Missing and Murdered Indigenous Women and Girls honoured, ONWA releases detailed report
Reeti Meenakshi Rohilla - Staff Writer
October 4 has traditionally been a day in Canada when people gather for Sisters in Spirit Vigils across the country, honouring the lives of Missing and Murdered Indigenous Women and Girls (MMIWG).
This year, due to the COVID-19 pandemic, the day was marked a bit differently in Sioux Lookout.
Keira Handorgan, Nishnawbe-Gamik Friendship Centre Healing and Wellness Coordinator, said, “Usually we do a candle-lit vigil and then we have a gathering back at the Friendship Centre after we do a march. But due to COVID, we were unable to do that this year. Instead, we were putting up a display in the front windows of the Friendship Centre. We have some posters that we usually use for the walk. We are going to be posting those up on the windows with some colors that they use for Sisters in Spirit, which is blue and white. We’re going to be leaving the displays up for the month of October.” She added that they had also made some informational posts on the Friendship Centre’s Facebook page about Sisters in Spirit.
Nishnawbe Aski Nation (NAN) Grand Chief Alvin Fiddler and the NAN Women’s Council said in a statement in support of Sisters in Spirit Vigils, “Nishnawbe Aski Nation and the NAN Women’s Council would like to acknowledge all Missing and Murdered Indigenous Women and Girls. We send our thoughts and prayers to the families and communities in support of their journeys towards justice and healing. Women are sacred; it is our collective responsibility to take steps towards keeping our women and girls safe. On behalf of the Missing and Murdered Indigenous Women and Girls, the NAN Women’s Council insists upon substantive change across all levels of government and services utilizing the Families First Principle (nothing for us, without us), so that no more Indigenous women and girls are lost.”
Carmelia Agustin, Counseling Coordinator at First Step Women’s Shelter, said that due to the pandemic and resulting travel restrictions, many northern communities have gone into lockdown, stopping women from fleeing to a shelter. “We’ve probably seen a drop in women coming. There is only so much we can do. If they don’t reach out to us we can’t reach out to them. It is confidential and thus we don’t have the means…so… Reach out for help!” Agustin added that even if someone is unable to leave their community, “they can always have someone to talk to, 24/7, especially if they have to stay.”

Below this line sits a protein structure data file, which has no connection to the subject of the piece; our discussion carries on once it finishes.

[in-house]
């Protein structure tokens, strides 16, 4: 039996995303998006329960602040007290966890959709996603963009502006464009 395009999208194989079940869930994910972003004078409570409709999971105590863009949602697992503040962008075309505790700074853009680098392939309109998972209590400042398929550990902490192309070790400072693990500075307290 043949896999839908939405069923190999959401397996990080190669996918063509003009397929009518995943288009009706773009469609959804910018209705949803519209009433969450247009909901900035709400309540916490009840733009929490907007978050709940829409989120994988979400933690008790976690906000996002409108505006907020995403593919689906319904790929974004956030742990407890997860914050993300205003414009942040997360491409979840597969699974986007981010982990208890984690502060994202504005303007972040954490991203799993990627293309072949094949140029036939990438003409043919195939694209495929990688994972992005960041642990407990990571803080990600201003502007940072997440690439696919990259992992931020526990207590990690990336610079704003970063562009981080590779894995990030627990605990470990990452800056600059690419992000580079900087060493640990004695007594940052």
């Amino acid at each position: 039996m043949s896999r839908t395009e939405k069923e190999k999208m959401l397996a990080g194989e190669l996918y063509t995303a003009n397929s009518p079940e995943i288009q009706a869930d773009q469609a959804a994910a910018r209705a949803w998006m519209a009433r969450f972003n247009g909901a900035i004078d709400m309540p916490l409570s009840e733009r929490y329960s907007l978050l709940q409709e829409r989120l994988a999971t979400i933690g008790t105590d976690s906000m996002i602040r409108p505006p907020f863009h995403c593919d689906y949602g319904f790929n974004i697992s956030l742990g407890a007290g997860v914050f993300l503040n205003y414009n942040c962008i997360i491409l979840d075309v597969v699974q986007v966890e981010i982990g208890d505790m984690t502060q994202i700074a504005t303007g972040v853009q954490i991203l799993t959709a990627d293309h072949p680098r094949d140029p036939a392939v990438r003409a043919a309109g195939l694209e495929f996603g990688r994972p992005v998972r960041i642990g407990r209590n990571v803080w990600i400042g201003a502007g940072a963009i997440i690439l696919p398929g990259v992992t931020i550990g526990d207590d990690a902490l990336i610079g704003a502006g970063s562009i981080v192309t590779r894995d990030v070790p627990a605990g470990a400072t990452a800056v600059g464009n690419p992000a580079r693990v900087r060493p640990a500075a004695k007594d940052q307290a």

The Ontario Native Women’s Association (ONWA) has released a detailed report, titled, Reconciliation with Indigenous Women: Changing the Story of MMIWG (2020), outlining key areas of concern and recommendations for moving forward in ending violence against Indigenous women and girls. It was published a year after the Final Report of the National Inquiry into Missing and Murdered Indigenous Women and Girls.
According to the Ontario Native Women’s Association’s website, the intersecting social and economic marginalization in many areas contribute towards the exploitation and vulnerability to violence of Indigenous women. The report outlines 13 key recommendations covering 28 systems that Indigenous women navigate throughout their lifetime and the forms of violence they face within them, including: health care, child welfare, education, food or income security, homelessness, housing, employment, social services, media, social media, etc.
“Beyond physical violence, Indigenous women and girls also experience violence in the form of racism, discrimination, and a lack of sovereignty over their children, self and nations, as well as through misrepresentations in literature, education, and research,” Cora McGuire-Cyrette, Executive Director, ONWA said in a news release.
“To address violence against Indigenous women and girls, the National Action Plan must focus on these social and economic systems and their root causes.”
The 13 recommendations stated in the report are based on decades of input from Indigenous women, as well as previous reports. ONWA’s website states, “These strength-based recommendations and a holistic approach foster independence, resilience, and environments in which Indigenous women and girls are respected, not dehumanized, and their safety is supported.”
The report can be downloaded at: https://www.onwa.ca/learning-resources-mmiwg.